Rather Cool, Dry and Snow Free
January 2008 Overview

Dr. David A. Robinson
New Jersey State Climatologist
Center for Environmental Prediction, School of Environmental and Biological Sciences/NJAES, Rutgers University
February 7, 2008

The first month of 2008 was rather unremarkable in the weather and climate departments. For those looking for some chillingly winter conditions around the state, early December is a vanishing memory, though perhaps there might be some wintry weather awaiting us during the waning days of winter.

The statewide January temperature averaged 34.3°, which is 3.7° above the long-term mean. This is the 3rd consecutive above average January (the previous two were several degrees warmer) and is the 24th warmest going back 114 Januaries to 1895. A sizeable portion of the positive anomaly can be attributed conditions from the 7th-9th, when high temperatures reached the 60s over much of the state, excepting the coastal and higher reaches. The 3rd, 4th and 21st had the coldest mornings, with temperatures ranging from near zero in portions of northwest Jersey to the teens along the coast and in urban areas.

Less than 60% of average precipitation fell across the state in January. The 2.22" total (rain and melted frozen precipitation) was 1.72" below average and was the 21st driest January on record. As is often the case during the winter months, the deficits were rather uniform across the state, with the northwest counties having departures just several tenths below most other parts of NJ. This was the driest January since 2004. The wettest day of the month was the 11th, when an unusual series of thunderstorms rolled across the state, depositing between a half inch and inch of rain on many locations.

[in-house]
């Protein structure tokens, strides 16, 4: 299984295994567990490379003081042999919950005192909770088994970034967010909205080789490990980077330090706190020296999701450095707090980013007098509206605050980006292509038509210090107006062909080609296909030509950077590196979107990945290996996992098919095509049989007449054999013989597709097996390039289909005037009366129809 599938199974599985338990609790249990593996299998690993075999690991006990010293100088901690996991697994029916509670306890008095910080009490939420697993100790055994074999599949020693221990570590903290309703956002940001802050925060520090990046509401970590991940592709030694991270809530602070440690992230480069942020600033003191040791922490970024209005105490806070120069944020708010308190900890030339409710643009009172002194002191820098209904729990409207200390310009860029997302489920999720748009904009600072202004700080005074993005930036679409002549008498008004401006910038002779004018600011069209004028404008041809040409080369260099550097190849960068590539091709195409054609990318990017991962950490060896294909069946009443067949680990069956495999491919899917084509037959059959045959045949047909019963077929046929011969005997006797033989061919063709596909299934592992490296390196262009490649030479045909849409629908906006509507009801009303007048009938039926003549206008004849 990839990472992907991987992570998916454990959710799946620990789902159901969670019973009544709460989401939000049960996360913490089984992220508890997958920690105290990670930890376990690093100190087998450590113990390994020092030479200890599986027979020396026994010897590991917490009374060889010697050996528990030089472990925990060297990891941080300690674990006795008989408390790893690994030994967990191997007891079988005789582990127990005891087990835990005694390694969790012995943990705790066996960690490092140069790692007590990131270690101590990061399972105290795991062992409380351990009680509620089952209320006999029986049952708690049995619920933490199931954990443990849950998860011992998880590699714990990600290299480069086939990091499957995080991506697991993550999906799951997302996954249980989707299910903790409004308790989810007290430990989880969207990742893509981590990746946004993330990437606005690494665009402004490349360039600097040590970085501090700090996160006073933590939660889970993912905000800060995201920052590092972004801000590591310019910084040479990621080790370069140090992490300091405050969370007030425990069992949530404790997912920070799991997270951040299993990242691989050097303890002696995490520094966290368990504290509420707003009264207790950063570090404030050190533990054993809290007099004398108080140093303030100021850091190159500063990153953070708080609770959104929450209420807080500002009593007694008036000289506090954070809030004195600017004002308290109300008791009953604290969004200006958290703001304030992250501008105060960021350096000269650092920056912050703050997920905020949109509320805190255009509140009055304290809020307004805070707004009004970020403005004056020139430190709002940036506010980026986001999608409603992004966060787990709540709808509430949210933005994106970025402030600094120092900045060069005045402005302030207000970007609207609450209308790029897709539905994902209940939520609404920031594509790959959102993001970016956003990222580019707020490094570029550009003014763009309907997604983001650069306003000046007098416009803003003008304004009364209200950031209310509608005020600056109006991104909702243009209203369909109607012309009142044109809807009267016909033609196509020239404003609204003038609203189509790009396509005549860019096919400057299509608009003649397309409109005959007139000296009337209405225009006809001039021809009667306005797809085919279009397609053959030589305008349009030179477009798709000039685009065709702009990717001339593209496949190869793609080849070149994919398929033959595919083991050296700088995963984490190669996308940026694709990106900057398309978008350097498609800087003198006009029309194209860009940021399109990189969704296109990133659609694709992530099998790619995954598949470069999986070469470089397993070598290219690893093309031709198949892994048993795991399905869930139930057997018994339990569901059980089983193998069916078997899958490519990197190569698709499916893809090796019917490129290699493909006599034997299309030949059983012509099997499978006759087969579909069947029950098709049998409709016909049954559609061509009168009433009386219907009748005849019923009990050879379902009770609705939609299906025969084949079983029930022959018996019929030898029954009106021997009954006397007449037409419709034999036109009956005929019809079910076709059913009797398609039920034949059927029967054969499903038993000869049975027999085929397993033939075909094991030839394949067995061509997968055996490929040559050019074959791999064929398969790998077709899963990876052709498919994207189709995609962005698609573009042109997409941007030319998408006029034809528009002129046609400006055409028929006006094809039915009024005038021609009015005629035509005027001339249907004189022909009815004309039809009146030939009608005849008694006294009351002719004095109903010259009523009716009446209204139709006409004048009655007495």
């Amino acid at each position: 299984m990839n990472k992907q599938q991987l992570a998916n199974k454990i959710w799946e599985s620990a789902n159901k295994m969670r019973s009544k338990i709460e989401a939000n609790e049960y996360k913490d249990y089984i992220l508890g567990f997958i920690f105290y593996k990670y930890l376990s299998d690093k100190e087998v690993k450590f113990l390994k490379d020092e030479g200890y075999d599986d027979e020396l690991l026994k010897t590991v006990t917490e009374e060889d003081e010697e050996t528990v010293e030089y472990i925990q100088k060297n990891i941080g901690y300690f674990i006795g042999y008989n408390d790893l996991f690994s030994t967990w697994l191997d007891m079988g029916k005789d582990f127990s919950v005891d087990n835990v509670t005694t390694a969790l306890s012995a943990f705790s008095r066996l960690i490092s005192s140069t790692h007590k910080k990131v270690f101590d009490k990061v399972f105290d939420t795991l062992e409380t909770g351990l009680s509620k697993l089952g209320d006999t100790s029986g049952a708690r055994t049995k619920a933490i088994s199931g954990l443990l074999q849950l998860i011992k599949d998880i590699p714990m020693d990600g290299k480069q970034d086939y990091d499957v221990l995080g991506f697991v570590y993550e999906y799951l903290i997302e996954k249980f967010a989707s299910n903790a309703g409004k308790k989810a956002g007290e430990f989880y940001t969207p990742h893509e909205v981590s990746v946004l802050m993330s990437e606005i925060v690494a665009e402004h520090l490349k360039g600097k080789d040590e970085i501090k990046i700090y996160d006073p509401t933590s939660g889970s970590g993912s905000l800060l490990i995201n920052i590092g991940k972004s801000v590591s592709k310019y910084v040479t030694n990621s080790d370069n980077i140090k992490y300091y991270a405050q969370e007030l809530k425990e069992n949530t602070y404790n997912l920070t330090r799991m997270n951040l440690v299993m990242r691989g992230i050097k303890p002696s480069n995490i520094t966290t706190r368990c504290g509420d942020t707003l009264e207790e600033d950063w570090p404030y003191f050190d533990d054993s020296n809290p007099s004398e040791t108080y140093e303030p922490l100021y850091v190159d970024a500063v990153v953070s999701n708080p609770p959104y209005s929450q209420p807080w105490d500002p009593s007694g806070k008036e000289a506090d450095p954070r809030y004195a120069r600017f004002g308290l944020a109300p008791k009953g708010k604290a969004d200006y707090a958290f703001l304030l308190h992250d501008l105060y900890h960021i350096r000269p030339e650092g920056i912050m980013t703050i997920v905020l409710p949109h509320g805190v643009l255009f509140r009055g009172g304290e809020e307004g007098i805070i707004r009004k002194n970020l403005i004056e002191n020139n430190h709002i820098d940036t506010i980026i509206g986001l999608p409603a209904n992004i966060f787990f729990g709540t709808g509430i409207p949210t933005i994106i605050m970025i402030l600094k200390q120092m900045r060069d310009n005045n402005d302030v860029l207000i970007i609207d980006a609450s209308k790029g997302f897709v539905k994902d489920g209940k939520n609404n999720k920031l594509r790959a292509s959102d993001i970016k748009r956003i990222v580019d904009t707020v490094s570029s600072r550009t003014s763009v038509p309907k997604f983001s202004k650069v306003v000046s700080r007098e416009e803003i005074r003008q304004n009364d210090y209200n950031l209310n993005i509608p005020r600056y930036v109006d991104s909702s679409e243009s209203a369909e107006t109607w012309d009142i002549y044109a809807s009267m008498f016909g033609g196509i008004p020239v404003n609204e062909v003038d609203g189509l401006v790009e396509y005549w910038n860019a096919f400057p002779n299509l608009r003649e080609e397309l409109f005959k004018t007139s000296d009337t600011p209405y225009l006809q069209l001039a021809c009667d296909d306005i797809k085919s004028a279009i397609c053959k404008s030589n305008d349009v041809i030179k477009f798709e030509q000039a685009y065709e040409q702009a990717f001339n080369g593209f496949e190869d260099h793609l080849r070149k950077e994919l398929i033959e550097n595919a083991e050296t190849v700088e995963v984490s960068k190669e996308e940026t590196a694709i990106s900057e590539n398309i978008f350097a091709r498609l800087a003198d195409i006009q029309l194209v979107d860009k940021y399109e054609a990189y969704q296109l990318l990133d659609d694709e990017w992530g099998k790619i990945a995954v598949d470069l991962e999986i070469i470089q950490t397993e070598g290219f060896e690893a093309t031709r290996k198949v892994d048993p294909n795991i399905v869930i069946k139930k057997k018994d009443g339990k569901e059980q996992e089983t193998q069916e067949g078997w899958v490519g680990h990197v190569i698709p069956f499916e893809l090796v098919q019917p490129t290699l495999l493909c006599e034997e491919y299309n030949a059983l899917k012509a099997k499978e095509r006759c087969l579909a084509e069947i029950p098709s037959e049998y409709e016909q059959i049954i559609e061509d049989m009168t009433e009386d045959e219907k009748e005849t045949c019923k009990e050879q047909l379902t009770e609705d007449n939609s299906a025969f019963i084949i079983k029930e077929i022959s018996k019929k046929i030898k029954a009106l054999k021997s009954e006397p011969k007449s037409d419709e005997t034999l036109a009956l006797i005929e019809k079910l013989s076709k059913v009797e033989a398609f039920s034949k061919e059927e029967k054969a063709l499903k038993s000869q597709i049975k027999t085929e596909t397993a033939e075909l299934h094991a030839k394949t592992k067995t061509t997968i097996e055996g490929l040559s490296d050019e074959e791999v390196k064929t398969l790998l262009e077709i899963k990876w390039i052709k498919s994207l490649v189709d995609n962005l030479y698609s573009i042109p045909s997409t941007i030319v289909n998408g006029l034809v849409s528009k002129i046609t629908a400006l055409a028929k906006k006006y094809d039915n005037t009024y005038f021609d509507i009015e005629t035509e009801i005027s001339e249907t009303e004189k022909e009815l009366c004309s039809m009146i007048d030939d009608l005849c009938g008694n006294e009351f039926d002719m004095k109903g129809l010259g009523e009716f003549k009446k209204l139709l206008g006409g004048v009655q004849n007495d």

Atmospheric conditions were certainly not conducive to abundant snowfall during the month; in fact not much snow fell at all. The 13th-14th brought an inch or two to lower elevations of northwest NJ and as much as 4.5" at High Point. The most widespread event of the month occurred on the 17th, when a quick inch or two fell over much of the state, the maximum being 2.4" at Califon in Hunterdon County. The southeast corner was covered with several inches on the 24th, with Beach Haven on Long Beach Island the "winner" with 3.5".

Past Climate Summaries